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jonewer

Is This Possible

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Buy a freehold at auction on the cheap....... say £10k for the freehold of three flats carved out of one old house... then massively increase ground rent ..... owners cant afford it...... have to sell..... cant sell due to massive ground rent.... then buy the flat at bargain basement prices.

Possible? Or is there a limit to how much you can ramp up the gorund rent?

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Buy a freehold at auction on the cheap....... say £10k for the freehold of three flats carved out of one old house... then massively increase ground rent ..... owners cant afford it...... have to sell..... cant sell due to massive ground rent.... then buy the flat at bargain basement prices.

Possible? Or is there a limit to how much you can ramp up the gorund rent?

I think that there are legal requirements - its a 100 year contract generally. The only place that it can be done is to increase the service charges, but if these are increased without good reason the government introduced legislation about 6 years ago that gave the lessees massively increased powers to have this aspect of the arrangement judicially reviewed.

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The ground rent is set out in the terms of the lease. When it expires, you negotiate a new lease with the leaseholders but I doubt you can raise it to 'unreasonable' levels. Rules may be different for commercial premises as opposed to residential though :rolleyes:

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Google long leasehold and you will find a vast area of statute and case law. If my memory serves the Lands Tribunal tends to set a modern ground rent @7% of site value but I am not up to date in this area.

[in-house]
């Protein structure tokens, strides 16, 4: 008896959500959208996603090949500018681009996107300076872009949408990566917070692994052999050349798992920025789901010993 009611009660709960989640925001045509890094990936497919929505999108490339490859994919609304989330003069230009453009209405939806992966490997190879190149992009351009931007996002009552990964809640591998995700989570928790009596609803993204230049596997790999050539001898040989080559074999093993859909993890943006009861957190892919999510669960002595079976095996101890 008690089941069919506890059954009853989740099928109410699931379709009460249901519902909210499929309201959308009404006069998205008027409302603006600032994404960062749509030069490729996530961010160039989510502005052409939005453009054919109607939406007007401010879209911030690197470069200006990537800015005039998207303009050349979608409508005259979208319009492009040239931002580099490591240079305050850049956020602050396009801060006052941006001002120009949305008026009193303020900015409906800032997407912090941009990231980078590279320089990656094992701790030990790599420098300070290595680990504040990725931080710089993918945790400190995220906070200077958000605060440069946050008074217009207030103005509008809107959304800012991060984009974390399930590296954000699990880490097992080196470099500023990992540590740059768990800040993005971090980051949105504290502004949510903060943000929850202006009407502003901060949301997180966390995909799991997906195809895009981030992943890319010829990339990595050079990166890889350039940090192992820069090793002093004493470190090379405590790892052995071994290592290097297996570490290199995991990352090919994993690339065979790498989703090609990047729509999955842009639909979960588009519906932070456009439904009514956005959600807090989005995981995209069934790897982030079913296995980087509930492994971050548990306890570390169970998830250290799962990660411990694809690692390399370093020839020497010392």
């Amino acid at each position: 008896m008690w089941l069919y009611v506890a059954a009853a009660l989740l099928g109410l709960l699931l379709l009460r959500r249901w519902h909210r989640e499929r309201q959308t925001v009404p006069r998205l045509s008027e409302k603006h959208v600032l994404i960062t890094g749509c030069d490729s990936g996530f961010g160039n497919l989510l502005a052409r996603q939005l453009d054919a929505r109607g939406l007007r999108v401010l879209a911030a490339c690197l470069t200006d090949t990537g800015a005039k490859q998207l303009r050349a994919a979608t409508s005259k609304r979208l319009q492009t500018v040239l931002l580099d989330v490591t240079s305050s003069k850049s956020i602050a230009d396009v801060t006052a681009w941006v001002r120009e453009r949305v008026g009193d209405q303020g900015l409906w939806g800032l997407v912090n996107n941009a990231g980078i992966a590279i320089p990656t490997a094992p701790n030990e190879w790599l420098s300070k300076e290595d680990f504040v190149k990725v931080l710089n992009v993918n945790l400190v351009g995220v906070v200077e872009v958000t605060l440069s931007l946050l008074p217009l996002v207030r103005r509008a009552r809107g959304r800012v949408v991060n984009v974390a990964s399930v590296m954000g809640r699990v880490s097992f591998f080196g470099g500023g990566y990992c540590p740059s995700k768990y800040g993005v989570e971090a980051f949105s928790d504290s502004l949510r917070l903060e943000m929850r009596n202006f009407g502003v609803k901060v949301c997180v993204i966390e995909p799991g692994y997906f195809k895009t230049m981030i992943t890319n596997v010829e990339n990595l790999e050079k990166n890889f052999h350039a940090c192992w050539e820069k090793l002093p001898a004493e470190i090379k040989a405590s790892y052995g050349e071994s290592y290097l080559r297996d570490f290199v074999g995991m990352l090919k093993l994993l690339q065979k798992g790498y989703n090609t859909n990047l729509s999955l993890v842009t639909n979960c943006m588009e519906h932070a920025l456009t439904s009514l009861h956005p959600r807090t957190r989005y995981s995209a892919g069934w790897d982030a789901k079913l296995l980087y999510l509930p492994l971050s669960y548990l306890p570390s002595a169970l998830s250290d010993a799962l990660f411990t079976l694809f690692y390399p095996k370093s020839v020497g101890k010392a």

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I looked into this a few years ago - as a way of protecting myself from unscrupulous freeholders.

The property owner can complain to an onbudsman if you ramp up the cost of the lease. The onbudsman will decide what is fair and what is not......so although you could try it, I doubt that you would be able to see the plan through.

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In my (limited) experience it's set at the beginning of the lease - so for a 99 year lease it might be set at (say) 250pa for the first 33 years; 750 for the next 33 and 1500 for the final. That certainly used to be the case back in the 70s, it might have been changed by the massive inflation in the 70s for new leases created; though the old ones would still be tied to the original.

The difficulty of controlling service charges are one reason why I've never been willing to touch leasehold flats with a bargepole.

Edited by cartimandua51

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I'm not sure how as it happened long before I moved in, but under certain circumstances, the lease can transfer to the leaseholders if more than a specific number want that to be the case.

The place I'm living in is owned by a 'company' with 8 £1 shares, each owned by the leaseholders on the flats. The ground rent is £1/year. There are service charges, but our 'company' (in the loosest possible sense of the word - we meet perhaps once a year) can choose the level of service we want and who we contract the management of the flats and the accountancy out to. All in all, we pay under £40 a month.

As I said, I've no idea how this was set up, but if it wasn't the case, and some 4rsehole like yourself came in and tried to jack up the 'ground rent', I'd certainly look into it, as would most people. It's definitely possible, as previous OOs of my place achieved it. Not saying what you're planning wouldn't work, but I'd be very careful about it.

Edited by impatient_mug

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I'm not sure how as it happened long before I moved in, but under certain circumstances, the lease can transfer to the leaseholders if more than a specific number want that to be the case.

Some info here, sounds like anyone trying the OP's plan will come seriously unstuck :P

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  • 395 Brexit, House prices and Summer 2020

    1. 1. Including the effects Brexit, where do you think average UK house prices will be relative to now in June 2020?


      • down 5% +
      • down 2.5%
      • Even
      • up 2.5%
      • up 5%



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